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How Chronic Stress Affects Your Oral Health

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Life is full of stress of all kinds for everyone, from job and financial problems to accidents and family health crises. The three years of the pandemic have increased the stress by magnitudes, whether not because of not being able to socialize with friends or to buy things we thought would always be available.

Unless you have perfected your oral health care regimen, challenges like cavities, periodontal disease, and teeth that fall out may have added to normal stress. But what may not be fully appreciated is that chronic stress of all kinds, including mental health, can impact your dental health.

According to the National Health and Nutrition Examination Survey, two-third of people with clinical depression reported toothaches and half of those rated their oral health as fair to poor. The reasons for this range from unhealthy diets, lack of discipline to brush twice daily and floss once, and a tendency not to have a dental exam the recommended two times a year. Small cavities can become so serious even in six months that the entire tooth needs to be extracted.

Stress has Many Effects on the Body

Stress of all kinds has an effect  on the body, including dental health. It drives up the level of the hormone cortisol, which weakens the immune system, so periodontal bacteria can find a welcoming home. Some antidepressants and anti-anxiety medications can dry up saliva, which normally fights oral bacteria. Smoking also dries the mouth and often the habit gets worse under stress.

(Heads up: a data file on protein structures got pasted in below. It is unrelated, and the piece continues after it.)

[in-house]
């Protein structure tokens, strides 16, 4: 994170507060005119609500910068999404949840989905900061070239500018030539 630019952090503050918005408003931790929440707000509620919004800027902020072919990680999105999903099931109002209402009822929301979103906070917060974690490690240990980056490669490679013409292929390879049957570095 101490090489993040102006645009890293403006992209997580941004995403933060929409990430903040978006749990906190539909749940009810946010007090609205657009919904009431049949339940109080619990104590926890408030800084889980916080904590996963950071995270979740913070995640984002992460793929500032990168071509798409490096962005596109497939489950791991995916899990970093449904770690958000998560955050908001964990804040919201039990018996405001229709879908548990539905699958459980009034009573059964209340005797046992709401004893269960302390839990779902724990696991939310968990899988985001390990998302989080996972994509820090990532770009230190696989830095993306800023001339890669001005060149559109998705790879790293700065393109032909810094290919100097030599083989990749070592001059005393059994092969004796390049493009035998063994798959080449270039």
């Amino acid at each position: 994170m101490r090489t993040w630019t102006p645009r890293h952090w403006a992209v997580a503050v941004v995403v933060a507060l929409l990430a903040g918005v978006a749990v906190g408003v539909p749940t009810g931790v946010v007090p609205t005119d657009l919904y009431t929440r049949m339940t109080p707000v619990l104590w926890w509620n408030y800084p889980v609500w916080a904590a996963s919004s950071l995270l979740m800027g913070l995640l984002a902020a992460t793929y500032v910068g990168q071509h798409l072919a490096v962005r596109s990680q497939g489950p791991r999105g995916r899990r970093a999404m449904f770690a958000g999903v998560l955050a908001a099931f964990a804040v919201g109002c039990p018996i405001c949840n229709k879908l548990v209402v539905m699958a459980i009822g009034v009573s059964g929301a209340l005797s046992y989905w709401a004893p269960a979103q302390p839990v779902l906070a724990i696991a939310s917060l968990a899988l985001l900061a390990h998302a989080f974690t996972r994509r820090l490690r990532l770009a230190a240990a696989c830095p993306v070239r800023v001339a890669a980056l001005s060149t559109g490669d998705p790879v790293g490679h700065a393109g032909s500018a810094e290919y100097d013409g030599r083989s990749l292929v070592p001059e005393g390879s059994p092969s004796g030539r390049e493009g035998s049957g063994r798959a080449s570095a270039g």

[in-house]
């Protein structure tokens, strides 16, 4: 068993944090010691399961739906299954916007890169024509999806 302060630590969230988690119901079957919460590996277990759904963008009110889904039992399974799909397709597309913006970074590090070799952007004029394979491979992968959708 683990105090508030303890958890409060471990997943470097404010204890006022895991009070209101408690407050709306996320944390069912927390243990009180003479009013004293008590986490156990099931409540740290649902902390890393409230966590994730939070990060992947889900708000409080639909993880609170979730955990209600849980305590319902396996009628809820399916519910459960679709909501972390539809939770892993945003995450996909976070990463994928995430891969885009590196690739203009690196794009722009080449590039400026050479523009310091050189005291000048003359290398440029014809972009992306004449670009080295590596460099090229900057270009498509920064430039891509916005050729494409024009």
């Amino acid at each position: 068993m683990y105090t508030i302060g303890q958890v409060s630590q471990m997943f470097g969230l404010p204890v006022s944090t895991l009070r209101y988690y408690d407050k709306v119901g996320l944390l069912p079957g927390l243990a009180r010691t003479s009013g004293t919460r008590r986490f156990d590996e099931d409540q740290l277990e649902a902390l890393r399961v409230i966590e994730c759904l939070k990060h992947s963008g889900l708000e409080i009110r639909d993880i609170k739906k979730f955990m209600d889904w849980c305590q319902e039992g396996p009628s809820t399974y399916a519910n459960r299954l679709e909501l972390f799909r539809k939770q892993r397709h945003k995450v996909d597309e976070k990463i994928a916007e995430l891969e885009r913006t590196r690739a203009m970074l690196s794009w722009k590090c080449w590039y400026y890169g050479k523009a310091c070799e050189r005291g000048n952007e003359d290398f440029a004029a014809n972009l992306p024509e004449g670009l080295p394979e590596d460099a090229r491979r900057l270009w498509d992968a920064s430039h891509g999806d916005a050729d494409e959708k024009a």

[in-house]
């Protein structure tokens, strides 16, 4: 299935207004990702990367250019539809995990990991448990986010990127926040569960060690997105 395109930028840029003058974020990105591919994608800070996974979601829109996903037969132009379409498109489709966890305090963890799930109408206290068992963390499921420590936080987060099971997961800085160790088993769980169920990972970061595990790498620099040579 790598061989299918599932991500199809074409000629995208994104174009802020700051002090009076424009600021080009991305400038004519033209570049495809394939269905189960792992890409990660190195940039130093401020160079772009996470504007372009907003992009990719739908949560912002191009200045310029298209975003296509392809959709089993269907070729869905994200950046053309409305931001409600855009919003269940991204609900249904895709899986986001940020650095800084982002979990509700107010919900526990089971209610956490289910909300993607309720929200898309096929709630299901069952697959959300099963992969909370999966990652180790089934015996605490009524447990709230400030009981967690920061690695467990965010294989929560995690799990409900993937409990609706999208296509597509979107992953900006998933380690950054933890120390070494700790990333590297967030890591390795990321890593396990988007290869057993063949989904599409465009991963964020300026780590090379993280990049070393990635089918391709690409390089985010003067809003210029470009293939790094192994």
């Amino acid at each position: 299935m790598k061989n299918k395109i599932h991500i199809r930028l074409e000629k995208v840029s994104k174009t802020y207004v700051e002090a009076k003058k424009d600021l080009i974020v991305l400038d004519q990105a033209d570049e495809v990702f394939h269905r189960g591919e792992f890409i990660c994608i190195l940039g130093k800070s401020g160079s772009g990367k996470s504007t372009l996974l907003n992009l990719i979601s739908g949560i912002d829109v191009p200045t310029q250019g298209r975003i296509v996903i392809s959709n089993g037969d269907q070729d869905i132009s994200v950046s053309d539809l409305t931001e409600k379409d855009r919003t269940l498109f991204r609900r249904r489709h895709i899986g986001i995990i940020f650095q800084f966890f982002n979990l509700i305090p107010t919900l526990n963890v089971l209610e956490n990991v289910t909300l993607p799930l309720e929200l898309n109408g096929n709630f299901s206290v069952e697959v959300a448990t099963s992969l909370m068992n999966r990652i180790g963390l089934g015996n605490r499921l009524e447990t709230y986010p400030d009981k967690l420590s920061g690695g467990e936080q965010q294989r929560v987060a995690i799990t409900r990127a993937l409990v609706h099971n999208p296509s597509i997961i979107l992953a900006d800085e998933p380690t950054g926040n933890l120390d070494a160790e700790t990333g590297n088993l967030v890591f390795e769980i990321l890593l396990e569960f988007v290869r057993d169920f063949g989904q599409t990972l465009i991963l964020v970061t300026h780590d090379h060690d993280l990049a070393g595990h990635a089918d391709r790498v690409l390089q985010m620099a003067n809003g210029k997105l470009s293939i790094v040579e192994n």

Stress often leads to unconsciously grinding teeth while you sleep, known as bruxism, which can damage the crowns of teeth. These need to be repaired and a personalized nightguard created by Dr. Louie to prevent this from happening again.

Increased Tension Affects TMJ

Stress can cause tension in your jaw and dislocation of the TMJ, the set of hinges on both sides of the mouth that connect the lower jaw to the skull. You can feel these by placing your fingers just in front of your lower earlobes and opening and closing your mouth. The symptoms can be difficulties in even doing that or a popping sound when you do. Many suffering from TMJ Disorder also have soreness around the face, neck, or shoulders.

Cold Sores

Canker sores are mouth ulcers that can be due to a deficiency of vitamin B complex and any kind of stress. Cold sores are caused by the herpes simplex virus. This can be dormant until triggered by stress and these sores appear as lesions on the lips. Other oral infections can appear as red or white spots or white lines are usually due to stress, smoking, and too many acidic beverages (such as sodas) and foods (especially citrus).

If you have not had a full dental examination in the past year, contact our Los Angeles dentist and team today.